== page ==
This is a much more complex rejection. This rejection is made when the patent examiner finds there are some differences – but that those differences are very small or insignificant – or 'obvious'. Keep in mind, the meaning of the word obvious in English is different than the meaning of same word in patent law. In English, we just shrug our shoulders and declare: 'that's obvious!'. This is not how the patent office reaches their conclusions of obvious – albeit some examiners seem to think this is how it is done. In patent law, to determine whether or not something is 'obvious' we must apply a pretty complex test found in Graham v. John Deere Co. It is pretty hard to apply it well. If an examiner fails to apply it properly, then the Applicant can fight the rejection based upon examiner's failure to properly set forth the rejection in accordance with law. This is not very interesting stuff for most technical minded inventors. Legal pushing and shoving based upon case law is sometimes difficult (actually boring may be more like it) to read. It appears to be a bunch of mumbo-jumbo to most decent and clear thinking scientists – it often appears to be quite off the point of the claimed invention. If your patent attorney seems to be submitting a bunch of mumbo-jumbo and is not focused on all the wonderful reasons why your invention is better than the one cited by the examiner, then he is probably doing things right. Be patient, after all those issues are cleared up – the examination process will finally arrive at the technical differences between the citation and your invention – or you will be granted a patent – because the examiner already understands the technical differences.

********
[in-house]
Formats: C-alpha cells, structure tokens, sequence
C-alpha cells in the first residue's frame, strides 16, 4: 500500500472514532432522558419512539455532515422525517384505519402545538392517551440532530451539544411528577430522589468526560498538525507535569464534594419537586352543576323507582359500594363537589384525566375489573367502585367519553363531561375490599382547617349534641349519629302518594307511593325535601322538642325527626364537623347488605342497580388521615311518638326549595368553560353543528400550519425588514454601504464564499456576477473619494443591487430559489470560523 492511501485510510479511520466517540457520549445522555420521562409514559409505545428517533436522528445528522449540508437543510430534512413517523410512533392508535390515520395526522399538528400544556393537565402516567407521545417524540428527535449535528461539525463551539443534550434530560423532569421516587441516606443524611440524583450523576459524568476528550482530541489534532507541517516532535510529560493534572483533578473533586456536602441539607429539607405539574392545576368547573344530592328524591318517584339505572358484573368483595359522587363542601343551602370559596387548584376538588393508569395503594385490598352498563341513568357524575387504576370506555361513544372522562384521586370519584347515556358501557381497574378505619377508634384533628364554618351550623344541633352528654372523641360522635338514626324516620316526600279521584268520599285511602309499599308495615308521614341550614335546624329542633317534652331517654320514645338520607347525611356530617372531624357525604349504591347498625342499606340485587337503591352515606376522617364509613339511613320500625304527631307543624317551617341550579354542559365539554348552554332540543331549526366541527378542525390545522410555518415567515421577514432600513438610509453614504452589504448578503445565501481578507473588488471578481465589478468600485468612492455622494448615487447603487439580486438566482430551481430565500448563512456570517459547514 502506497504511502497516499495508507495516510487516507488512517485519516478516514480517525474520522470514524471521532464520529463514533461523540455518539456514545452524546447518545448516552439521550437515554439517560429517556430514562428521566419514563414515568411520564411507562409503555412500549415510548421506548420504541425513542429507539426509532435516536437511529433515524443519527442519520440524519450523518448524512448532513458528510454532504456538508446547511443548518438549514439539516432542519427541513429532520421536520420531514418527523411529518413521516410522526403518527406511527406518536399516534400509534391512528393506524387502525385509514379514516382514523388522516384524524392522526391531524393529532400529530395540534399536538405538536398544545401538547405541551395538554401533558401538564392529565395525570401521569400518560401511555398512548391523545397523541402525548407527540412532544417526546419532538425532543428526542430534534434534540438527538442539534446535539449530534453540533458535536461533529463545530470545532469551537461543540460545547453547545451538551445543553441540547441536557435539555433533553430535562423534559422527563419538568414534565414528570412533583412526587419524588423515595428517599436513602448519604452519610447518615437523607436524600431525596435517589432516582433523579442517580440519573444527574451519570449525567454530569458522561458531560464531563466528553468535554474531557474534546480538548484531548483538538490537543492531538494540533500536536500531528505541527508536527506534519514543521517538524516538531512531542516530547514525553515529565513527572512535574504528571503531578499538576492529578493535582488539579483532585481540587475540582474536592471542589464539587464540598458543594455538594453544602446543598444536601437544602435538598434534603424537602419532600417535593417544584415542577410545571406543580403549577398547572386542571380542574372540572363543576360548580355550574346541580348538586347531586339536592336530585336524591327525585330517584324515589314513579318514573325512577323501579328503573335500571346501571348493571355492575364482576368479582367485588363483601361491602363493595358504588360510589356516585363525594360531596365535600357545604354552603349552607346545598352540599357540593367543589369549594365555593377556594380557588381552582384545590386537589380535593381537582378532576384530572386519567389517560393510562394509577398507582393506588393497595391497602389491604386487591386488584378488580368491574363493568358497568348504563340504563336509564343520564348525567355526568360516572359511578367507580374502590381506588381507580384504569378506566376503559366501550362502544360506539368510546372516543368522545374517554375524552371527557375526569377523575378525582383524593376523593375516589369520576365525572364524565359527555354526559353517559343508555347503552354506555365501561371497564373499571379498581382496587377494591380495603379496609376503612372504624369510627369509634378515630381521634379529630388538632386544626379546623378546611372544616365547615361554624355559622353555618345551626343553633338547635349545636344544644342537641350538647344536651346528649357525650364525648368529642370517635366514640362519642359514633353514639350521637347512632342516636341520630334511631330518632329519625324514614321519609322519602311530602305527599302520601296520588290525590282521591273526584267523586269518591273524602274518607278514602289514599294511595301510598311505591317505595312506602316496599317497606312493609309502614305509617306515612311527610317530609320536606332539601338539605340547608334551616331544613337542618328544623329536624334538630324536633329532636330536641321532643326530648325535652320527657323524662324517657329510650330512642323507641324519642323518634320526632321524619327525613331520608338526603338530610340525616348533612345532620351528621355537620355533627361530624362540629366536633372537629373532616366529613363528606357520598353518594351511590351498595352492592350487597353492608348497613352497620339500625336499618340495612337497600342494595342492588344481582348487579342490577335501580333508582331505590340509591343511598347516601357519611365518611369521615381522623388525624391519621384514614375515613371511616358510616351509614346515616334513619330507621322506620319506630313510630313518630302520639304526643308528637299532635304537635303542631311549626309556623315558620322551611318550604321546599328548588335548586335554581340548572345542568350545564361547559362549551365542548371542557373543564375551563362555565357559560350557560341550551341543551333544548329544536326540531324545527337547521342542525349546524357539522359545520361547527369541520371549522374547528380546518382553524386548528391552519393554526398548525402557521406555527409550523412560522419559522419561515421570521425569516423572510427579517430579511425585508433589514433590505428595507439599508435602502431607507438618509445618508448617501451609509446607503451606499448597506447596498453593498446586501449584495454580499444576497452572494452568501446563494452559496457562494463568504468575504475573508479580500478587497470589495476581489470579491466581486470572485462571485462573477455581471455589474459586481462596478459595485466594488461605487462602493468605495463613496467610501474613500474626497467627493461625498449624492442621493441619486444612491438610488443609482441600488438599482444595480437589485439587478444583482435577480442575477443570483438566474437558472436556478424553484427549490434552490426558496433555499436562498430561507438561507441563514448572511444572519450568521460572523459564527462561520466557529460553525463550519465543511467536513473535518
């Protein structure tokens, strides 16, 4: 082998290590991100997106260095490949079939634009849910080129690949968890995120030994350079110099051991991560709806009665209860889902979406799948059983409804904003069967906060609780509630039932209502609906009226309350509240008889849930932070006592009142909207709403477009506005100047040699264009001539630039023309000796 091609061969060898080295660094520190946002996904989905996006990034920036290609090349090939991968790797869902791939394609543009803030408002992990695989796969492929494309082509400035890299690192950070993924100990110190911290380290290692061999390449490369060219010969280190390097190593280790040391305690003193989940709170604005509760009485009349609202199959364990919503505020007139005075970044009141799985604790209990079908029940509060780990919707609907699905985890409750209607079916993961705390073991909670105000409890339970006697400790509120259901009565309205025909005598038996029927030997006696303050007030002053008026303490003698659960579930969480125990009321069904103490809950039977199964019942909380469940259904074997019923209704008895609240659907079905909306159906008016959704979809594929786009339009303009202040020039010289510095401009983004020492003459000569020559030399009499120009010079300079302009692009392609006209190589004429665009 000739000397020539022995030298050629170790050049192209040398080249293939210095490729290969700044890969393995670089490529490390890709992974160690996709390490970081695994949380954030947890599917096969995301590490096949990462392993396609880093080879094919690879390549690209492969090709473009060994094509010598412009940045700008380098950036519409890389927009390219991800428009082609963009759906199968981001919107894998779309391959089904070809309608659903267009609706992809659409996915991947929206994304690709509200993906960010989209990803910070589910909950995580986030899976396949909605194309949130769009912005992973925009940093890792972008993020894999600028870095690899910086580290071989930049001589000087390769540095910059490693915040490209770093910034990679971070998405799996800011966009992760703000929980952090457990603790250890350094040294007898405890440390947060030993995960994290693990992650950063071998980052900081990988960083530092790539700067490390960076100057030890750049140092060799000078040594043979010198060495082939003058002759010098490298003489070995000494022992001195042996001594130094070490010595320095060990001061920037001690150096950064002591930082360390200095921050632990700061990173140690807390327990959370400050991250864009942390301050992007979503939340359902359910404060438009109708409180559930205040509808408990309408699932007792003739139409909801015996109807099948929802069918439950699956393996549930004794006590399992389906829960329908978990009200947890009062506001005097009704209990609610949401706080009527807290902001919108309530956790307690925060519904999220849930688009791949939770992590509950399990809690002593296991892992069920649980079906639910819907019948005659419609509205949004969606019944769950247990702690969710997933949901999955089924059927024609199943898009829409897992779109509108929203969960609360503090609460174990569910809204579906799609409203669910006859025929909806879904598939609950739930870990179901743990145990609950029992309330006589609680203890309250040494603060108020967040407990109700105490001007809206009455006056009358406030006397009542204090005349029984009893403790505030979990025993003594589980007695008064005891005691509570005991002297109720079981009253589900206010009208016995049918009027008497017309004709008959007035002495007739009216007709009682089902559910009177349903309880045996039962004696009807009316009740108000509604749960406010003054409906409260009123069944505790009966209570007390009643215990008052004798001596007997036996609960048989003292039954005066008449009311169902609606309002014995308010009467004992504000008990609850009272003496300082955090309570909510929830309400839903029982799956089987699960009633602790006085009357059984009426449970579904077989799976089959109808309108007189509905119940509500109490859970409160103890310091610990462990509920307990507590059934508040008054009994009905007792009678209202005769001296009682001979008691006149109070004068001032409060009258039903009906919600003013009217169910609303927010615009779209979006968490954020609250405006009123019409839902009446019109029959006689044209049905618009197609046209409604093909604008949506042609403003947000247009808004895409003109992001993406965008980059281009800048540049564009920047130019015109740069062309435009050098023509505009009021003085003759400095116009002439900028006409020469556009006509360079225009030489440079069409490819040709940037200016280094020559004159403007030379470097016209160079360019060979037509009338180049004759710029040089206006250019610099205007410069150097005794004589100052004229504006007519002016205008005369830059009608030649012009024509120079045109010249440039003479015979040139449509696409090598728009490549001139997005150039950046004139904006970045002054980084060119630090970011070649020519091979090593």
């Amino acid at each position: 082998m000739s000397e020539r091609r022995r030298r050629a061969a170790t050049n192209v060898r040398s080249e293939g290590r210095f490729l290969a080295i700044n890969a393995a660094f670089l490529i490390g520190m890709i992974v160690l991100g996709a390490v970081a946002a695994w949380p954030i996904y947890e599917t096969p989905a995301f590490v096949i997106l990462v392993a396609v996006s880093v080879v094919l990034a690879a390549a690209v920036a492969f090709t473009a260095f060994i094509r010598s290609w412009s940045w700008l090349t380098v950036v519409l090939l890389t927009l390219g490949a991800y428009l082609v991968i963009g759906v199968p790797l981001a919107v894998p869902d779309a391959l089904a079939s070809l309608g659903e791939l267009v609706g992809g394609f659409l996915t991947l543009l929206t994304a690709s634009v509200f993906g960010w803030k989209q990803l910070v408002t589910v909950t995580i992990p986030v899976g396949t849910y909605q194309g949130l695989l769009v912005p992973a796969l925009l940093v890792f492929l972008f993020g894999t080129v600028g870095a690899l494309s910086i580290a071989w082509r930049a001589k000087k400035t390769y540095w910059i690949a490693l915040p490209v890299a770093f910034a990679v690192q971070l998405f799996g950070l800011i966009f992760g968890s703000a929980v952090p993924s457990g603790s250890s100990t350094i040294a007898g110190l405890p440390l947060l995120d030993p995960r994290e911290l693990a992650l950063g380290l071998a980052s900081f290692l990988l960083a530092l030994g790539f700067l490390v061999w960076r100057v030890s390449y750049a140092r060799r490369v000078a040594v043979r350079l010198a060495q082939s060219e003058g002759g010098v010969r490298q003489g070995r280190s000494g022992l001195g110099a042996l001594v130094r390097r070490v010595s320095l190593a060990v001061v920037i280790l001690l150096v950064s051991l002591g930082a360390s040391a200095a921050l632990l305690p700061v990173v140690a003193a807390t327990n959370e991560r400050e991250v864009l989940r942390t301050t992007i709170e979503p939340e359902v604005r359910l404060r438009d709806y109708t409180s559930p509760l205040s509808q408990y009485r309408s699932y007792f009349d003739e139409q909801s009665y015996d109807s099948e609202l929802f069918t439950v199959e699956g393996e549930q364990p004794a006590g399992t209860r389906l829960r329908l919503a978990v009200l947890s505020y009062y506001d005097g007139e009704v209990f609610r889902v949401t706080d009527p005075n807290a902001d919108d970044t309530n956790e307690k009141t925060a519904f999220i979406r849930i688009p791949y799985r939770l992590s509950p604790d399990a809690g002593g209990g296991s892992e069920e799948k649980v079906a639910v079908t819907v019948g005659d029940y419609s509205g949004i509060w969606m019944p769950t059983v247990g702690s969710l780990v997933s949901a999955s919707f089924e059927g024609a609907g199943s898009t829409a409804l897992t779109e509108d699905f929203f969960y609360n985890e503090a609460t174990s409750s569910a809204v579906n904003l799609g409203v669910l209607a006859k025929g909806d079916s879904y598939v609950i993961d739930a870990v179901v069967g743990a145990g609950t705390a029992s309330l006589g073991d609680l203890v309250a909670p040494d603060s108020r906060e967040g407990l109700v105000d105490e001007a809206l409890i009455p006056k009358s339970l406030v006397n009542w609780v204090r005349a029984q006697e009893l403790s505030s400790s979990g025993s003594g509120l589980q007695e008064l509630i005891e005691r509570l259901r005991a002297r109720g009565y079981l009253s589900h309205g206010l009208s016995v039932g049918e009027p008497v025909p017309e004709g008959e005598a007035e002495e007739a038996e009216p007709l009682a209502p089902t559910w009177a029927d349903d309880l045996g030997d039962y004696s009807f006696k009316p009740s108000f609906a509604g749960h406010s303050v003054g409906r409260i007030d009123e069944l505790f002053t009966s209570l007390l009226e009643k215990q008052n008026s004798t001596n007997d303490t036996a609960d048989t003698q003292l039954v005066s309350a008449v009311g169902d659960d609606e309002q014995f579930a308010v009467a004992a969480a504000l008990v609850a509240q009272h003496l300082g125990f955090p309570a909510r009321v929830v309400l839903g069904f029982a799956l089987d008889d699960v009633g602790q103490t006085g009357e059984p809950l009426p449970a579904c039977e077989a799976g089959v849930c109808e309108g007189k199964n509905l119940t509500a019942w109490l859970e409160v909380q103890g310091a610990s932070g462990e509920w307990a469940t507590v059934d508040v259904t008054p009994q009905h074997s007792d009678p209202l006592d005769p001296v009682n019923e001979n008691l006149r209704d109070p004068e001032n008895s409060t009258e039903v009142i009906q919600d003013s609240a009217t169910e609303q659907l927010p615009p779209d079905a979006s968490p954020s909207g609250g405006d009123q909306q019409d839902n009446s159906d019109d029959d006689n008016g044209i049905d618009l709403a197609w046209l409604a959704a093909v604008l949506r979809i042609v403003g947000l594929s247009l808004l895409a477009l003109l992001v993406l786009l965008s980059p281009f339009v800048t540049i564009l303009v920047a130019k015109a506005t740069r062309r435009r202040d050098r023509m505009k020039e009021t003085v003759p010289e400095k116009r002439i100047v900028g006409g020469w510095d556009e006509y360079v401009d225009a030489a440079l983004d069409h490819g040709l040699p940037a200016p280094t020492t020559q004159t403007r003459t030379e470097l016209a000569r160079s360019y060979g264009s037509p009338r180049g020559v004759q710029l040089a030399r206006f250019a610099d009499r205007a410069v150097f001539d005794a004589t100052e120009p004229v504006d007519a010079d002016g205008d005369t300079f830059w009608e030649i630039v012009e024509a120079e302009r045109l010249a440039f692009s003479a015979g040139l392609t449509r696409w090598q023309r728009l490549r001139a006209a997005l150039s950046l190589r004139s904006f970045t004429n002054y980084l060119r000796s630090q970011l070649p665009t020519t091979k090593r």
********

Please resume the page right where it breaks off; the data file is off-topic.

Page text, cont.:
Written Description – 35 USC §112
     Don't worry too much about these rejections. They are almost always directed to simplistic errors – like spelling or grammar. They might be related to other technical faults with the writing of the application. In some very rare cases, these rejections could be serious. If you fail to put forth an adequate and detailed description of the invention, you might suffer a fatal 112 rejection which cannot be repaired. For this reason, the initial filing should be very nice, detailed and complete to support the claims which follow. Most of the time, §112 rejections are quite easy to repair.
     Don't get overly concerned with the first office action unless the art cited by the patent examiner is very similar to your invention. In this case, you should consider carefully all of the differences between your invention and the prior art citation. These differences will help your patent attorney devise a good answer going forward. If the cited art looks very different from what you've invented, your patent attorney will prepare the correct legal response to the examiner and finally arrive at good patentable claims. In either case, you should expect the first office action to include a rejection to all claims. The strength of the rejection is the real concern – and that nearly always depends upon the similarity between that which you have claimed and the cited art. If the art developed is not similar – then you have good reason to be happy – despite all claims rejected.